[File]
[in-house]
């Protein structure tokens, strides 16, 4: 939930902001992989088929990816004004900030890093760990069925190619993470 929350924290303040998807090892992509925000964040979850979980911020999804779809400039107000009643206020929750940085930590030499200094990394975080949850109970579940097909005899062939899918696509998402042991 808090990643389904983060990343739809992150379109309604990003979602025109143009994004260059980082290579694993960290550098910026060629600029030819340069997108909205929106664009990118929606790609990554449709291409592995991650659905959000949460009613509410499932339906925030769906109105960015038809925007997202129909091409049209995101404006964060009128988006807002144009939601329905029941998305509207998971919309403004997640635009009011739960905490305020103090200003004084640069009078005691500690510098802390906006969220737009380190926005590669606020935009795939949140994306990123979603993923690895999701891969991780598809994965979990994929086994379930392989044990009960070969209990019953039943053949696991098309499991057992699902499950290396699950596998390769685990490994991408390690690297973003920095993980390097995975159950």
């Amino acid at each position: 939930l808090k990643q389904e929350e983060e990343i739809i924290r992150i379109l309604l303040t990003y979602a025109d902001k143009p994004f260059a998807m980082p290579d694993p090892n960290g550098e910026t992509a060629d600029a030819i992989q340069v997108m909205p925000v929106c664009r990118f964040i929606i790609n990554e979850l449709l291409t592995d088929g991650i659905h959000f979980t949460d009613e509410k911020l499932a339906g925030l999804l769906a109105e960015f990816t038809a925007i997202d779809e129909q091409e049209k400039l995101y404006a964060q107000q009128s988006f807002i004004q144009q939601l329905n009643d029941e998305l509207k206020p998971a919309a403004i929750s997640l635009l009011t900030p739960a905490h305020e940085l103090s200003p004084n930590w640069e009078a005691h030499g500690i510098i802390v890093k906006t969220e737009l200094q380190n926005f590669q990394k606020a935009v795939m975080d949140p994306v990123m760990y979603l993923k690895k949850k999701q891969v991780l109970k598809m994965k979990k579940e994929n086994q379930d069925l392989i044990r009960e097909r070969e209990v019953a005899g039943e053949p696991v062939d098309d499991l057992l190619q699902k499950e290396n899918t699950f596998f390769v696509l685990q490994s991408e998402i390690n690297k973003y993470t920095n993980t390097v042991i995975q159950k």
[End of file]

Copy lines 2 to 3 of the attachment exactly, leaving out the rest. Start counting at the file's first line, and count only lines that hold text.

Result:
């Protein structure tokens, strides 16, 4: 939930902001992989088929990816004004900030890093760990069925190619993470 929350924290303040998807090892992509925000964040979850979980911020999804779809400039107000009643206020929750940085930590030499200094990394975080949850109970579940097909005899062939899918696509998402042991 808090990643389904983060990343739809992150379109309604990003979602025109143009994004260059980082290579694993960290550098910026060629600029030819340069997108909205929106664009990118929606790609990554449709291409592995991650659905959000949460009613509410499932339906925030769906109105960015038809925007997202129909091409049209995101404006964060009128988006807002144009939601329905029941998305509207998971919309403004997640635009009011739960905490305020103090200003004084640069009078005691500690510098802390906006969220737009380190926005590669606020935009795939949140994306990123979603993923690895999701891969991780598809994965979990994929086994379930392989044990009960070969209990019953039943053949696991098309499991057992699902499950290396699950596998390769685990490994991408390690690297973003920095993980390097995975159950």
């Amino acid at each position: 939930l808090k990643q389904e929350e983060e990343i739809i924290r992150i379109l309604l303040t990003y979602a025109d902001k143009p994004f260059a998807m980082p290579d694993p090892n960290g550098e910026t992509a060629d600029a030819i992989q340069v997108m909205p925000v929106c664009r990118f964040i929606i790609n990554e979850l449709l291409t592995d088929g991650i659905h959000f979980t949460d009613e509410k911020l499932a339906g925030l999804l769906a109105e960015f990816t038809a925007i997202d779809e129909q091409e049209k400039l995101y404006a964060q107000q009128s988006f807002i004004q144009q939601l329905n009643d029941e998305l509207k206020p998971a919309a403004i929750s997640l635009l009011t900030p739960a905490h305020e940085l103090s200003p004084n930590w640069e009078a005691h030499g500690i510098i802390v890093k906006t969220e737009l200094q380190n926005f590669q990394k606020a935009v795939m975080d949140p994306v990123m760990y979603l993923k690895k949850k999701q891969v991780l109970k598809m994965k979990k579940e994929n086994q379930d069925l392989i044990r009960e097909r070969e209990v019953a005899g039943e053949p696991v062939d098309d499991l057992l190619q699902k499950e290396n899918t699950f596998f390769v696509l685990q490994s991408e998402i390690n690297k973003y993470t920095n993980t390097v042991i995975q159950k």